Lost in translation
All this time at home has got head of fixed income Bryn Jones thinking back to a trip to Kerala, and how much their native language has in common with our economic recovery. Just don’t ask him to translate your doctor’s orders into German.
By Bryn Jones
Listening to all the frenzied discussions about what shape the economic recovery will take, my mind drifted back to a holiday I took to Kerala. The native language there is Malayalam, and one of its characters, Jha, struck me as the sort of recovery shape that I’m expecting: ഝ.
To translate from Malayalam into fixed income: broadly, I think we’ll be trying to use periods of panic and market falls to buy bonds with solid risk-return profiles. And when markets swing higher again, we’ll be looking to take profits when prices get ahead of themselves. This recovery isn’t going to translate nicely into the V or U that many are expecting, its letter will be something far more decorative.
This week was pretty ornamental itself. Risk was on following some good news about the Moderna vaccine, before coming off again as a few countries went back into lockdown. But, credit is still performing well and acting as a safe-haven for equity income seekers. Call it ornamental, or maybe a particular type of news-delivery sandwich.
Credit rallied as the vaccine produced antibodies to the coronavirus in all patients tested in an initial safety trial, clearing an important milestone. The findings seem to have increased hopes that a vaccine can be brought to market quickly.
Things took a turn for the worse as cases continued to rise in some countries and further restrictions were imposed. The worry, in particular, is the share of cases with no clear indication of the infection, with concerns about hidden chains of transmission. These are patients who cannot be linked to other confirmed infections or existing outbreaks. Such worries could lead to more paranoia and blunt and broad lockdowns.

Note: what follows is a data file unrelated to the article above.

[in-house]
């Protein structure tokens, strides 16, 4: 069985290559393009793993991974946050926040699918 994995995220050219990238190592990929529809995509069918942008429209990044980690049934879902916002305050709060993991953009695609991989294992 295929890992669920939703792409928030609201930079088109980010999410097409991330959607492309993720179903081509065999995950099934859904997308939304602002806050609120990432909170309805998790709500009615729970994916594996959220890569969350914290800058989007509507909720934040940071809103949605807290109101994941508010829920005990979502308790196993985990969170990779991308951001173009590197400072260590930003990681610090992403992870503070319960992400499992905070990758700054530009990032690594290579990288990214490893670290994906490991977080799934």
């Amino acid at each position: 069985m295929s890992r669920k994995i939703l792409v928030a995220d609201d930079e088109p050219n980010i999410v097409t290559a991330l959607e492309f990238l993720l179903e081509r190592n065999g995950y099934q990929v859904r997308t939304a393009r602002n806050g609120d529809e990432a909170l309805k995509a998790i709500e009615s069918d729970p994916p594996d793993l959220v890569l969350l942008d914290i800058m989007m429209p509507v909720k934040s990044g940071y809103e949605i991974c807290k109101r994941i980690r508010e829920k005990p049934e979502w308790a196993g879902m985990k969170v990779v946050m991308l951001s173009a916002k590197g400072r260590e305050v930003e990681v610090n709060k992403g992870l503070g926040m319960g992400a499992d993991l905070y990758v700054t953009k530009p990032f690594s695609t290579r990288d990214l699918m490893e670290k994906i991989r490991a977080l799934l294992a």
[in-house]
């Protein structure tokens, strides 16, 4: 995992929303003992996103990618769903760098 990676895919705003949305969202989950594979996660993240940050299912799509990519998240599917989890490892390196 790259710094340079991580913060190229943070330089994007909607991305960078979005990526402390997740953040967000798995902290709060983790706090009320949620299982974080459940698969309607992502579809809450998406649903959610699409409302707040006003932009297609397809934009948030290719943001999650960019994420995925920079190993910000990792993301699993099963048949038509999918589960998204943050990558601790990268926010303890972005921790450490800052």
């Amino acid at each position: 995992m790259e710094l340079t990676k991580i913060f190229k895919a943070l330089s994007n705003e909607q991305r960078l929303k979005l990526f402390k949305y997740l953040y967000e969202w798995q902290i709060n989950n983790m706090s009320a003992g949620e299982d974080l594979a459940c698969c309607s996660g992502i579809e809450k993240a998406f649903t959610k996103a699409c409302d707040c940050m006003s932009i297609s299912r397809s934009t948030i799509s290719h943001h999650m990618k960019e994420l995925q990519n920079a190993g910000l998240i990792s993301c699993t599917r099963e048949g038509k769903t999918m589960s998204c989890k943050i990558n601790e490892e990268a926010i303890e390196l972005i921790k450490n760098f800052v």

So how healthy is the rally we’ve seen in credit? The pessimists think it’s fragile and will come apart in the next few months as default rates spike; the more optimistic think the rebound shows how quickly we will be able to shake off the pandemic given the extraordinary government responses coupled with the safety net of technology that allowed many industries to keep ticking over during a lockdown. I have a hunch that the reality will be somewhere in the middle.
Although severe damage will be done to developed economies, the toll on emerging countries could leave lasting scars. Millions could be tipped into extreme poverty due to a heavy reliance on global trade, tourism, commodity exports and external financing, and it’s unlikely their healthcare systems were equipped for a pandemic.
In Kerala, I had some first-hand experience of how rudimentary these systems are, and how illnesses there can really knock you back. I was in hospital for a day with severe dehydration after a nasty stomach bug - a bug that even the Hospital for Tropical Diseases in London wasn’t able to identify! I spent a comical and delirious 30 minutes translating for the German in bed next to me. I turned his German into English for the young doctor, who then translated into Malayalam for the senior doctor. Confusion reigned when I got ‘off’ and ‘out’ mixed up in reference to this poor man’s gall bladder. You’ll be relieved to know that my grasp of fixed income is significantly better than my grasp of German.
I hope you’re all looking forward along with me to a break over the summer. In the meantime, this will be my last blog until September. Stay safe and hope you enjoy your summer